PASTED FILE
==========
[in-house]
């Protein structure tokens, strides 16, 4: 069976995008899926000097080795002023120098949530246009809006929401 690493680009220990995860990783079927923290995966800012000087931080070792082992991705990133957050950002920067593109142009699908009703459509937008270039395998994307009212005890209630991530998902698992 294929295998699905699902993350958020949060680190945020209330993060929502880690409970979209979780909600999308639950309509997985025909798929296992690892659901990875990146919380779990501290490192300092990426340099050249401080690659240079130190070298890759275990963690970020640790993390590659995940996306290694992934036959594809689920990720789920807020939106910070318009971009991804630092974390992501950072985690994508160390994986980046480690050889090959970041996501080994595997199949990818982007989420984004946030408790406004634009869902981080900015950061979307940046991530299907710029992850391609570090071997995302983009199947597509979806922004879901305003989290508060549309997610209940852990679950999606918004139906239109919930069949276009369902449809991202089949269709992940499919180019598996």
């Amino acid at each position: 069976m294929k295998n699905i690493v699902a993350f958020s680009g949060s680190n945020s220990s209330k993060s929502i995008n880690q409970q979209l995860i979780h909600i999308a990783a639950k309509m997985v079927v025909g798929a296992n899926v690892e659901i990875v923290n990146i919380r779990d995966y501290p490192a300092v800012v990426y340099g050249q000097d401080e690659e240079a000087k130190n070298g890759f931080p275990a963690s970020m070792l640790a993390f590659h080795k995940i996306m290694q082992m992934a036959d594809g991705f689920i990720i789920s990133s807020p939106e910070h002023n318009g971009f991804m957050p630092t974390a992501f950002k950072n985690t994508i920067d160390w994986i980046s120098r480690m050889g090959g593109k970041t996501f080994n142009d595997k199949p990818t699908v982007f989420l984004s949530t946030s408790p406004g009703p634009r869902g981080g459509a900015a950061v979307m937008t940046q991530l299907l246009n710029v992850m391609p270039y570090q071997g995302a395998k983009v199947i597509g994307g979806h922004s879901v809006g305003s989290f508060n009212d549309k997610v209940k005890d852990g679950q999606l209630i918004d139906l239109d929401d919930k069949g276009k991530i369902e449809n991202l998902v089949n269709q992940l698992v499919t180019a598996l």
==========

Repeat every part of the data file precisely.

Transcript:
[in-house]
């Protein structure tokens, strides 16, 4: 069976995008899926000097080795002023120098949530246009809006929401 690493680009220990995860990783079927923290995966800012000087931080070792082992991705990133957050950002920067593109142009699908009703459509937008270039395998994307009212005890209630991530998902698992 294929295998699905699902993350958020949060680190945020209330993060929502880690409970979209979780909600999308639950309509997985025909798929296992690892659901990875990146919380779990501290490192300092990426340099050249401080690659240079130190070298890759275990963690970020640790993390590659995940996306290694992934036959594809689920990720789920807020939106910070318009971009991804630092974390992501950072985690994508160390994986980046480690050889090959970041996501080994595997199949990818982007989420984004946030408790406004634009869902981080900015950061979307940046991530299907710029992850391609570090071997995302983009199947597509979806922004879901305003989290508060549309997610209940852990679950999606918004139906239109919930069949276009369902449809991202089949269709992940499919180019598996």
């Amino acid at each position: 069976m294929k295998n699905i690493v699902a993350f958020s680009g949060s680190n945020s220990s209330k993060s929502i995008n880690q409970q979209l995860i979780h909600i999308a990783a639950k309509m997985v079927v025909g798929a296992n899926v690892e659901i990875v923290n990146i919380r779990d995966y501290p490192a300092v800012v990426y340099g050249q000097d401080e690659e240079a000087k130190n070298g890759f931080p275990a963690s970020m070792l640790a993390f590659h080795k995940i996306m290694q082992m992934a036959d594809g991705f689920i990720i789920s990133s807020p939106e910070h002023n318009g971009f991804m957050p630092t974390a992501f950002k950072n985690t994508i920067d160390w994986i980046s120098r480690m050889g090959g593109k970041t996501f080994n142009d595997k199949p990818t699908v982007f989420l984004s949530t946030s408790p406004g009703p634009r869902g981080g459509a900015a950061v979307m937008t940046q991530l299907l246009n710029v992850m391609p270039y570090q071997g995302a395998k983009v199947i597509g994307g979806h922004s879901v809006g305003s989290f508060n009212d549309k997610v209940k005890d852990g679950q999606l209630i918004d139906l239109d929401d919930k069949g276009k991530i369902e449809n991202l998902v089949n269709q992940l698992v499919t180019a598996l």